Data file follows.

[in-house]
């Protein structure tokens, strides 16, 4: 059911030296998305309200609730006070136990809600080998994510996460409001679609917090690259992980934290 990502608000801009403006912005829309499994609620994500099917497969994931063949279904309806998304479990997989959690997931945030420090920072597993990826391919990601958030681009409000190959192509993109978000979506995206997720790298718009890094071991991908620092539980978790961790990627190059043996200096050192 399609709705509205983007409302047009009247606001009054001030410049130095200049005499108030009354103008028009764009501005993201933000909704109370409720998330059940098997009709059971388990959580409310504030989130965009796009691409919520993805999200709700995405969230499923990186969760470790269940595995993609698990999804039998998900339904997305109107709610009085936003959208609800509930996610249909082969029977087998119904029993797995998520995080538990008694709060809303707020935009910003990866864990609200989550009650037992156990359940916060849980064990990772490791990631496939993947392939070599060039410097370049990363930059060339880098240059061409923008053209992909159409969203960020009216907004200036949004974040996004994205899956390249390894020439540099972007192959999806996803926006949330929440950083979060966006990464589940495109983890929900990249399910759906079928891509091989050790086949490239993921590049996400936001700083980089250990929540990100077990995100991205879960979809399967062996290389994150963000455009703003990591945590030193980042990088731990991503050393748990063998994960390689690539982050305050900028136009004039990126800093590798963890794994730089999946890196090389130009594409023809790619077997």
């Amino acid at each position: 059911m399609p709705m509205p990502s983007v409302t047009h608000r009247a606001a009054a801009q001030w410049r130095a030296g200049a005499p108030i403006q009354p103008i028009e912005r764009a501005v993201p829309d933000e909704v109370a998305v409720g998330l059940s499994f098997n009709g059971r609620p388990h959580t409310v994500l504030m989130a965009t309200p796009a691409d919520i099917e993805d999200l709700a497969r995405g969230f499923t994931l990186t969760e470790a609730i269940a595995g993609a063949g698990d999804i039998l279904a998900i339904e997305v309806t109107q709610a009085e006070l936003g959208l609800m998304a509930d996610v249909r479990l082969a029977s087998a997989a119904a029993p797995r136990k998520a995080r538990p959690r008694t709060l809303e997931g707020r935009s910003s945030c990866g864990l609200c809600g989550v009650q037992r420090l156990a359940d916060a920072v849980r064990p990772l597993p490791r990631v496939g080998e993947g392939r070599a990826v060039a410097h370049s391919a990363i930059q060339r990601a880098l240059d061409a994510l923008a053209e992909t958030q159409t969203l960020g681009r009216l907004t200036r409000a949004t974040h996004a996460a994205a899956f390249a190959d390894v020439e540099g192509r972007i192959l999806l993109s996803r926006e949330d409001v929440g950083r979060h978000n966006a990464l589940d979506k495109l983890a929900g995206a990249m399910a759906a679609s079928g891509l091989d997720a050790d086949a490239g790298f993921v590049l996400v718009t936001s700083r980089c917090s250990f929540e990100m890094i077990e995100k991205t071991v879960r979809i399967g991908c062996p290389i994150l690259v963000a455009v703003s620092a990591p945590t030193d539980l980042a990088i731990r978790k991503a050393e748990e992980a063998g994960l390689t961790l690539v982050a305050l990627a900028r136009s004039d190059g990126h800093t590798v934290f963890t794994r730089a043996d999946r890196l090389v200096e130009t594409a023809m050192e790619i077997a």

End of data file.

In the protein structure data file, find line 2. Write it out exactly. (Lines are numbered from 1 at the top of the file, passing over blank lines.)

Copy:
């Protein structure tokens, strides 16, 4: 059911030296998305309200609730006070136990809600080998994510996460409001679609917090690259992980934290 990502608000801009403006912005829309499994609620994500099917497969994931063949279904309806998304479990997989959690997931945030420090920072597993990826391919990601958030681009409000190959192509993109978000979506995206997720790298718009890094071991991908620092539980978790961790990627190059043996200096050192 399609709705509205983007409302047009009247606001009054001030410049130095200049005499108030009354103008028009764009501005993201933000909704109370409720998330059940098997009709059971388990959580409310504030989130965009796009691409919520993805999200709700995405969230499923990186969760470790269940595995993609698990999804039998998900339904997305109107709610009085936003959208609800509930996610249909082969029977087998119904029993797995998520995080538990008694709060809303707020935009910003990866864990609200989550009650037992156990359940916060849980064990990772490791990631496939993947392939070599060039410097370049990363930059060339880098240059061409923008053209992909159409969203960020009216907004200036949004974040996004994205899956390249390894020439540099972007192959999806996803926006949330929440950083979060966006990464589940495109983890929900990249399910759906079928891509091989050790086949490239993921590049996400936001700083980089250990929540990100077990995100991205879960979809399967062996290389994150963000455009703003990591945590030193980042990088731990991503050393748990063998994960390689690539982050305050900028136009004039990126800093590798963890794994730089999946890196090389130009594409023809790619077997």